Clémentine Beauvais on the Inspiration & Development of In Paris With You

Author Amy Bloom Details Her Process for Writing White Houses

Lorena Hickok was plain. Plain, Hick was, hardscrabble born just before the 19th century turned, risen up and away from her abusive father, away from South Dakota, into a career as a straight-spoken newspaperwoman, into the White House, into the bed of Eleanor Roosevelt, First Lady of the United States. Plain Hick was, and straight she spoke, straight words, but as imagined and written by Amy Bloom, words also strong and compelling, language sometimes spare, sometimes sharp, often lovely like the lovely of a winter beach.

Author Amy Bloom Details Her Process for Writing White Houses

Justine Bateman on Writing & Designing Fame: The Hijacking of Reality

Justine Bateman absolutely, one hundred percent could have written a celebrity memoir. You know the ones with the catchy titles, the People Magazine prose, the quirky-but-always-pretty photos splashed across the front. One of those. Bateman could have written one — publishers were pushing her to write one — and you know, it would have been easy.

Justine Bateman on Writing & Designing Fame: The Hijacking of Reality

Beginning to End, The Making of Light from Other Stars, Part 2: Lea Beresford

Beginning to End follows a book from acquisition to bookshelf. For this "season," we're honing in on Light from Other Stars, about a young astronaut hopeful and an invention that alters time. The novel is author Erika Swyler's second, following her much-lauded 2015 debut, The Book of Speculation. In our first article, we spoke with Swyler's agent Michelle Brower. Next up: Lea Beresford, senior editor at Bloomsbury Publishing, working with Swyler to ready the book for publication next year.

Beginning to End, The Making of Light from Other Stars, Part 2: Lea Beresford

Julia Dixon Evans, Channeling Points of View for How To Set Yourself On Fire

In Julia Dixon Evans' debut novel How to Set Yourself on Fire, 30-something Sheila and her 12-year-old neighbor grow increasingly obsessed with letters to Rosamond, Sheila's recently deceased grandmother, from Harold, a lovestruck neighbor. While Sheila's voice provides the book's primary viewpoint, Harold's voice adds a second narrative rhythm.

Later in the book, Sheila, whose own life tends towards chaos, attempts to impose order by hanging the letters on laundry lines strung around her apartment. Evans's own creative process involved a similar moment of organizational imposition.

Julia Dixon Evans, Channeling Points of View for How To Set Yourself On Fire

Sarah Smarsh on the Challenges of Writing Heartland

Each author struggles with her own worst stretch of creation. For some, fanning the spark of an idea into a fully formed concept stands out as most agonizing. Others get caught in the middle stages, struggling to find a way out of narrative tangles and research rabbit holes and multiple storylines. While each phase of her book Heartland had its challenges, writer Sarah Smarsh told Spine that the hardest might have been final edits—letting go of a book she’d worked on for some 16 years.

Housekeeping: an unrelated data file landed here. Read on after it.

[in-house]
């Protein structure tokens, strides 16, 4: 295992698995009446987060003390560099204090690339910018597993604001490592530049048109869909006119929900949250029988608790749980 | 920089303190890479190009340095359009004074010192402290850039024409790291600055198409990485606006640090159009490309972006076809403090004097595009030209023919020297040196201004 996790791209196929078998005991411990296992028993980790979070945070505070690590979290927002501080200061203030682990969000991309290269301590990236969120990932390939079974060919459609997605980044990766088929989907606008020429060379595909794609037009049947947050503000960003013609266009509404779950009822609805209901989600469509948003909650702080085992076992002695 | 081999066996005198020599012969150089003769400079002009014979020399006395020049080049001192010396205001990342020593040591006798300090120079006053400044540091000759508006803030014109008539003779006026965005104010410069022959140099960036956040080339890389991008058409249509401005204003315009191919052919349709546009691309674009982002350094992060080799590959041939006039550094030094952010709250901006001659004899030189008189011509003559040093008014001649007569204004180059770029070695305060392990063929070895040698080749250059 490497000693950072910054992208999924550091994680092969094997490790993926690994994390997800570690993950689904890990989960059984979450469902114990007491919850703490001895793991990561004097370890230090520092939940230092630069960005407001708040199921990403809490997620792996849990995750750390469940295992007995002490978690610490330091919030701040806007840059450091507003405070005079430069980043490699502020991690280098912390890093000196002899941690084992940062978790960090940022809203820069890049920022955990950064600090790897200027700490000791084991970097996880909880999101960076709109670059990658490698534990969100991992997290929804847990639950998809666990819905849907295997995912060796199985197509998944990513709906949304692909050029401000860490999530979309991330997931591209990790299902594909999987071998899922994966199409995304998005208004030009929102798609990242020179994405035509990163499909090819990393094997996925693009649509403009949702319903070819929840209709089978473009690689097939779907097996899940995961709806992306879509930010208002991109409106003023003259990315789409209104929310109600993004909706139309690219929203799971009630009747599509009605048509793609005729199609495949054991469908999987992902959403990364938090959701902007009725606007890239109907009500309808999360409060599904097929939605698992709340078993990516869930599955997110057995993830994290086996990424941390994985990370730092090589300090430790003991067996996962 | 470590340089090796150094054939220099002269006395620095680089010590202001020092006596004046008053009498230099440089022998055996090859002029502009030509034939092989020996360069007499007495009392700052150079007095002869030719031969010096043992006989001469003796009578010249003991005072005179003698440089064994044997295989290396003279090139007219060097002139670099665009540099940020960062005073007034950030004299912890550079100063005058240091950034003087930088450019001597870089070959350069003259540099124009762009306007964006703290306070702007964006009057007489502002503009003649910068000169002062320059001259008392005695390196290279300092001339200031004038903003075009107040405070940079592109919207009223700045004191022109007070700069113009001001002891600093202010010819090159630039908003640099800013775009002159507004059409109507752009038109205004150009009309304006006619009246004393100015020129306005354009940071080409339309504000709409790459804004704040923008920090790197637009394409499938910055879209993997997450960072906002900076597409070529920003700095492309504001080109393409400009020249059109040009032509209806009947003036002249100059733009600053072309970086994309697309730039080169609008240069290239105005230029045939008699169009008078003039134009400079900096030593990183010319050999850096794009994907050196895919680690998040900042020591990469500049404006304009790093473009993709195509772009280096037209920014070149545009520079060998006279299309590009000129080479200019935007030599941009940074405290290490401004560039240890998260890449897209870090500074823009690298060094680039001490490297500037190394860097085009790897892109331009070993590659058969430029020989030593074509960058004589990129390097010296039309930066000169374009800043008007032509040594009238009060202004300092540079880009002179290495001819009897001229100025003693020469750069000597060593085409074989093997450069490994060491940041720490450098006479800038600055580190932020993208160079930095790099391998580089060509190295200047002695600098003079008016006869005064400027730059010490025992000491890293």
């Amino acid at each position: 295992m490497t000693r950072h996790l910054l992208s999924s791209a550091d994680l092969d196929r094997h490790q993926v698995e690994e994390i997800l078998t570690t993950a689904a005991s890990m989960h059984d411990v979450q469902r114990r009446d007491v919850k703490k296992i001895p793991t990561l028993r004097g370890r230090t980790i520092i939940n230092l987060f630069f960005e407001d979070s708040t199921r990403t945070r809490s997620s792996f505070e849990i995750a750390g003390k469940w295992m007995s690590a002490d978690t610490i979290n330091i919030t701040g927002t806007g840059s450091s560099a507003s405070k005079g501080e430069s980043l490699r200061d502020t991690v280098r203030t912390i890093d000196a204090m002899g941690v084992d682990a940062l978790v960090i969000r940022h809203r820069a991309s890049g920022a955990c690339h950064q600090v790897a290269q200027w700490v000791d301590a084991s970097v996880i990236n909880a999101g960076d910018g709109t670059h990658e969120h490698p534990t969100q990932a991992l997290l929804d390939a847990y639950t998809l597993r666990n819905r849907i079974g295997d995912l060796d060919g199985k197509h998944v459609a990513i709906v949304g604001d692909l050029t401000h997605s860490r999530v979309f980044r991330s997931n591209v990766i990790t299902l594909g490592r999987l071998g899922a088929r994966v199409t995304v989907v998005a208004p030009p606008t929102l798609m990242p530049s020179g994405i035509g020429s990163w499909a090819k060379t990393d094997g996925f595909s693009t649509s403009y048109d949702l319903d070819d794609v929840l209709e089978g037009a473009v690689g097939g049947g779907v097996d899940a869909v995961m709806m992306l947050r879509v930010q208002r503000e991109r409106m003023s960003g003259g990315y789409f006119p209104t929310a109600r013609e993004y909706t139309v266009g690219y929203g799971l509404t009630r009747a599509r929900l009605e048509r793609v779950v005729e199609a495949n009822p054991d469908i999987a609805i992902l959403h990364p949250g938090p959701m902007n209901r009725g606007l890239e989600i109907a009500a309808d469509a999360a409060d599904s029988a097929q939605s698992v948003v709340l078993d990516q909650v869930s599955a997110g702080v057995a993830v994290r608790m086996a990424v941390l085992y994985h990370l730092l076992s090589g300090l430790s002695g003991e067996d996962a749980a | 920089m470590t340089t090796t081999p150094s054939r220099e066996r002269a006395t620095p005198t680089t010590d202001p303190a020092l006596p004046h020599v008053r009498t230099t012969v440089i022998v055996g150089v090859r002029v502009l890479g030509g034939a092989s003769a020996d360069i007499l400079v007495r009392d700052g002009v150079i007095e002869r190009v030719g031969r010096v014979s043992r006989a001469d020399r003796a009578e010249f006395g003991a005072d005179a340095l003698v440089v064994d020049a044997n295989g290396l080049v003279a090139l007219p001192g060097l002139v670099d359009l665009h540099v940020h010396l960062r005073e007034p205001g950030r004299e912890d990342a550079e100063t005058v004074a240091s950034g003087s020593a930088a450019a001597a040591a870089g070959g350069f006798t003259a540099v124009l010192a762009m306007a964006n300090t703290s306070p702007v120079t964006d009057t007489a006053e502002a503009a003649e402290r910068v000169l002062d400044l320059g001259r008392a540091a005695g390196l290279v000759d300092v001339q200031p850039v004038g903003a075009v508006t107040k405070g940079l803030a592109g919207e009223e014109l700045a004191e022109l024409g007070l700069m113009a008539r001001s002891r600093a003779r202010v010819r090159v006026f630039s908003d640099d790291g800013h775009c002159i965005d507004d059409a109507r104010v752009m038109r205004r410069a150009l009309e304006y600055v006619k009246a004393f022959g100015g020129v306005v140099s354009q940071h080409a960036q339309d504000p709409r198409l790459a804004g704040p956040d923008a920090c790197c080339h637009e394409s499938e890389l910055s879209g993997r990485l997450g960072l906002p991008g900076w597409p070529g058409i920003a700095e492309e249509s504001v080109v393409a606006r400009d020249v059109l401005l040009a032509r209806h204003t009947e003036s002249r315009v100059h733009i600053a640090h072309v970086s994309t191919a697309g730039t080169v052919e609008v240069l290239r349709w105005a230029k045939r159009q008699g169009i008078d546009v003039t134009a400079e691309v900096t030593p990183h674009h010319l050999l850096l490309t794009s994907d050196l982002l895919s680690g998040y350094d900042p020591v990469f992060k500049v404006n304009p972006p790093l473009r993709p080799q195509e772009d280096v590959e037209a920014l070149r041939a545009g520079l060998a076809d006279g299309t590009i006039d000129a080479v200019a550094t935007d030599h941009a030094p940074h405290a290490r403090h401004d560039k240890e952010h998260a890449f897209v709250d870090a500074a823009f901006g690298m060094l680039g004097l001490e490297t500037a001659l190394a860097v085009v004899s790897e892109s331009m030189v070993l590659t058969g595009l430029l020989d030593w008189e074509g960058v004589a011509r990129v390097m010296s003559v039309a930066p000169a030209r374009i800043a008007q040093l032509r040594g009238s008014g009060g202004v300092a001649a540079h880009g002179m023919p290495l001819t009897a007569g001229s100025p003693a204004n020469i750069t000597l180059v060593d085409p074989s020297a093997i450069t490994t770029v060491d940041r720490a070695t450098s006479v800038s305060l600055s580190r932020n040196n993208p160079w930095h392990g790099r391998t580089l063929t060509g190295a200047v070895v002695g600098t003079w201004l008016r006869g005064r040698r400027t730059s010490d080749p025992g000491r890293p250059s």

Sarah Smarsh on the Challenges of Writing Heartland

The Writer's Practice: K.M. Jackson, As Good as the First Time

K.M. Jackson has ideas, for books and books, for series upon series. "I have more ideas than I have time," said the author, whose romance As Good as the First Time launches this month. "The ideas come way too fast." Her new bulletin board is covered with ideas. "They come from the weirdest spots." Her Pinterest board is full of ideas. "The spark could come from anywhere."

The Writer's Practice: K.M. Jackson, As Good as the First Time

Christina Dalcher, on Developing her Debut Novel, Vox

With Vox, her debut novel, Christina Dalcher “wanted to create a story about a woman who studied language and yet didn’t speak up as the world changed around her and in the end lost her voice.” In the novel, women are limited to 100 words per day and the country must submit to a value system cruelly enforced by the government. The story of how such a world developed and how it is taken down is bold and riveting. The story of how the novel developed is no less intriguing.

Christina Dalcher, on Developing her Debut Novel, Vox

The Writer's Practice: Paul Matthew Maisano, Bindi

A writer uses tools and techniques, creates outlines and charts that impose order on characters and places, chronologies and narrative flow. These things matter to the writer. These things are real and useful, and can be employed to manage multiple perspectives and geographies. These things, Paul Matthew Maisano relied on when he was writing his first novel Bindi.

The Writer's Practice: Paul Matthew Maisano, Bindi

The Writer's Practice: Mary Kubica, When The Lights Go Out

Novelist Mary Kubica's fifth thriller, When The Lights Go Out, launches this week. The best-selling author told Spine that each of her books starts with the flicker of an idea, which she fans from several angles to see if anything alights. "A book often begins with a small, subconscious spark of inspiration that's then molded in a very conscious way to see if the spark has legs," she said. "For When The Lights Go Out, that first spark was the twist itself, which was exciting because it's never happened for me this way. Usually I have no idea how my books will end, but only a beginning!"

The Writer's Practice: Mary Kubica, When The Lights Go Out